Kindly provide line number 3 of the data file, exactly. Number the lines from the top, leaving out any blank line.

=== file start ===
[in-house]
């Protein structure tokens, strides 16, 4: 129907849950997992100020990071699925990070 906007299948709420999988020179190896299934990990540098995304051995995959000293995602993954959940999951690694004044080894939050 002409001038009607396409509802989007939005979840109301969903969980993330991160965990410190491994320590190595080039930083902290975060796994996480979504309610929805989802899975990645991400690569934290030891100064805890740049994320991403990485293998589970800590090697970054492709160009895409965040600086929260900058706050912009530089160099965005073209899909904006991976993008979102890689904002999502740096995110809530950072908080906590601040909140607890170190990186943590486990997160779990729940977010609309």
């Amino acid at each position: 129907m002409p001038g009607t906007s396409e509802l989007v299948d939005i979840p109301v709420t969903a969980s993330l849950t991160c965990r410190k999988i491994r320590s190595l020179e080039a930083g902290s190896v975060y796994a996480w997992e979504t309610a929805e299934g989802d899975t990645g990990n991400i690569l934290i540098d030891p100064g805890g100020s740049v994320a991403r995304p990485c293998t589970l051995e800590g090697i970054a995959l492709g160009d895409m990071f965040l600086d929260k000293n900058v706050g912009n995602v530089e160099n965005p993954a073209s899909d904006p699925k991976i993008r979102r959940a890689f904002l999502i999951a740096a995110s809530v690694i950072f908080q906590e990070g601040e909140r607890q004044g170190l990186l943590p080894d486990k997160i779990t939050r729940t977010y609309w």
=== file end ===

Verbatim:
């Amino acid at each position: 129907m002409p001038g009607t906007s396409e509802l989007v299948d939005i979840p109301v709420t969903a969980s993330l849950t991160c965990r410190k999988i491994r320590s190595l020179e080039a930083g902290s190896v975060y796994a996480w997992e979504t309610a929805e299934g989802d899975t990645g990990n991400i690569l934290i540098d030891p100064g805890g100020s740049v994320a991403r995304p990485c293998t589970l051995e800590g090697i970054a995959l492709g160009d895409m990071f965040l600086d929260k000293n900058v706050g912009n995602v530089e160099n965005p993954a073209s899909d904006p699925k991976i993008r979102r959940a890689f904002l999502i999951a740096a995110s809530v690694i950072f908080q906590e990070g601040e909140r607890q004044g170190l990186l943590p080894d486990k997160i779990t939050r729940t977010y609309w």